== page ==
SUMMARY: Unmanned aircraft systems (UAS) can be an extremely valuable asset for helping to survey and assess difficult environments such as wetlands. New drones technology includes amphibious UAS' that can execute missions no other aircraft can typically match.
PROBLEM: Mississippi State University (MSU) was faced with the monumental task of monitoring 25 square miles of the delta of the Pearl River -- historical river which runs through the heart of Mississippi and the south-eastern tip of Louisiana, boasting a meander length of 444 miles. The target area included vast wetlands which complicated UAS operations. Mission requirements included capturing high-resolution digital elevation models (DEM), multispectral imagery as well as water quality assessments. Additionally, the data would need to be updated every 60 days for the next 2 years, for comparative analysis.
SOLUTION: Funded by the NOAA Unmanned Aircraft Systems Program, MSU partnered with Altavian, a UAS manufacturer that had developed the Nova F7200 AE amphibious fixed-wing aircraft. To properly map 25 square miles of river, two teams were created, each with their own boat – the ‘Flight Team’ and the ‘Water Team.' As the Flight Team flew overhead, the Water Team collected water samples.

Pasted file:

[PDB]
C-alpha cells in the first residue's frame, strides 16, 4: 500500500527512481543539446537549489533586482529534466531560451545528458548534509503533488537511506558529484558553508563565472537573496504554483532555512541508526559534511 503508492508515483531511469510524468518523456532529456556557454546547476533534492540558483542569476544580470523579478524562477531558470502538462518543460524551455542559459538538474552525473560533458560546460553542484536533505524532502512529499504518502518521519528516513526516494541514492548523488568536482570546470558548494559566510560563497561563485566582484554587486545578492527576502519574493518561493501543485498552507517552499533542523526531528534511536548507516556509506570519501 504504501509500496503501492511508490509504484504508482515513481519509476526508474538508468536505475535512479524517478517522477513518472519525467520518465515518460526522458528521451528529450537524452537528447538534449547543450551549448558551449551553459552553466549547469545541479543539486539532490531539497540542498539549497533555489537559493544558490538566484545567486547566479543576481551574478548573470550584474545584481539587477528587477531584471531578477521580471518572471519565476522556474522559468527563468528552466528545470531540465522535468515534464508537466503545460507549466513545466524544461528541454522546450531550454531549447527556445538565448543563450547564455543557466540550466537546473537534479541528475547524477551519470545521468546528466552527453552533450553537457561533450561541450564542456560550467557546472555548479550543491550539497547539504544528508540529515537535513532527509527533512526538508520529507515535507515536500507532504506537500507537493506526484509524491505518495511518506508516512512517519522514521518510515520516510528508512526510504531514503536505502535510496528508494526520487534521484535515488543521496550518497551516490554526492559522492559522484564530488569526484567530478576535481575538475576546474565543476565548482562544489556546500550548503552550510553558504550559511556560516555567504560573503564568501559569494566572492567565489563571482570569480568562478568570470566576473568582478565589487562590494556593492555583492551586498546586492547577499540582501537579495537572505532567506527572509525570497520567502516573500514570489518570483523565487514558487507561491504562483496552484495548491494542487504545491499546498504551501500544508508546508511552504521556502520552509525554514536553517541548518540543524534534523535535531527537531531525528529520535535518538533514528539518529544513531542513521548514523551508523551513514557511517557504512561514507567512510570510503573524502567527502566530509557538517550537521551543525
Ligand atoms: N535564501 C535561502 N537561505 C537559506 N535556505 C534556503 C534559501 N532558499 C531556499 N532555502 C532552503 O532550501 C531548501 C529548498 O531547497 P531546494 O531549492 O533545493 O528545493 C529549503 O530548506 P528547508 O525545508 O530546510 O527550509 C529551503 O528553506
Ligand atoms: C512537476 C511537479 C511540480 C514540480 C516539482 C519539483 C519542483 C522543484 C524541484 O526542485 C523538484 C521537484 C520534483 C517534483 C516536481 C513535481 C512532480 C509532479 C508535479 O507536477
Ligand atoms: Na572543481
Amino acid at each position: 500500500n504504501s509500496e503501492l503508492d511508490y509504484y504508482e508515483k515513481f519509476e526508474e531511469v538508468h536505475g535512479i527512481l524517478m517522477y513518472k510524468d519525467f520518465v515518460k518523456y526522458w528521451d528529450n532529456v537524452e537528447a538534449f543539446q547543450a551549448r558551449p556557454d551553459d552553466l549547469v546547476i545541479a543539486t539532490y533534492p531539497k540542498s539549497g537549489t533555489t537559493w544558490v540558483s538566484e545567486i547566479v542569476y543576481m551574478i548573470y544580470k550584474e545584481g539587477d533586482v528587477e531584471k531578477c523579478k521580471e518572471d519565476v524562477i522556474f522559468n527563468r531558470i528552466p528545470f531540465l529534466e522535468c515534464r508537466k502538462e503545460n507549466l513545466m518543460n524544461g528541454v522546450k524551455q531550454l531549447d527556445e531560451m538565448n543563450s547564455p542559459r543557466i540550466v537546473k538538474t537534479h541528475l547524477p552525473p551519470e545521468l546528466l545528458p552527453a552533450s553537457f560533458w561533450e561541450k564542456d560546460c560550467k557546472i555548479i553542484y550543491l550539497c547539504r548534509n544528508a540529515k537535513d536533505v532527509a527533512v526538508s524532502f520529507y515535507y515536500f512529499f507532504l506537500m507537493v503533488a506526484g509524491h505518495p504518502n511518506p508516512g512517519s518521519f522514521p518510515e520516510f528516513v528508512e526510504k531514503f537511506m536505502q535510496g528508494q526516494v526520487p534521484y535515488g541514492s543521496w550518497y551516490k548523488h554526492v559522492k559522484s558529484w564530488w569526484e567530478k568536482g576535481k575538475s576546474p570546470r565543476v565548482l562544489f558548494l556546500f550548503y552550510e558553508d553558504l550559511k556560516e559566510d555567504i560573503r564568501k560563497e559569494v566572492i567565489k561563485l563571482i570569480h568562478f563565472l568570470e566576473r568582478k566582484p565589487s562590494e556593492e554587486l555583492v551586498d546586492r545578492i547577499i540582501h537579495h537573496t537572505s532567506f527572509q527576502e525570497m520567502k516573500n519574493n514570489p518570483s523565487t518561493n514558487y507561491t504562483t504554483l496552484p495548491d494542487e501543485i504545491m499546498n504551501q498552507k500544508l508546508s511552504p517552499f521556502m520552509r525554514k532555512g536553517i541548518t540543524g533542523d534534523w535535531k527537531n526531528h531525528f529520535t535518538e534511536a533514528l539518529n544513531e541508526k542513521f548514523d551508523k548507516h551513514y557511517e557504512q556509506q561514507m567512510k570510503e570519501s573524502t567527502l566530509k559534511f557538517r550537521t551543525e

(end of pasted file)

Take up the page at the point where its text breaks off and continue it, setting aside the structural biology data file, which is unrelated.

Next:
The research required a higher degree of detail than was feasible from manned aircraft altitudes and speeds, which would in-turn require a platform that could safely fly slower and closer to the river. Having the capability of a 90-minute flight endurance, the Nova allowed the team to cover a large amount of acreage as they followed the UAS around in the boat. The all-environment (AE) version allowed us to land the UAV directly on the water -- which was the only option in the marshy delta.
Ultimately, the team covered the entire 25 square miles by dividing the river delta into 19 flights – ranging from 650 acres to 1400 acres per flight. The team was able to successfully map the river delta in 3-4 days’ time, each trip collecting over 100GB of raw imagery – averaging just over 15,000 images taken.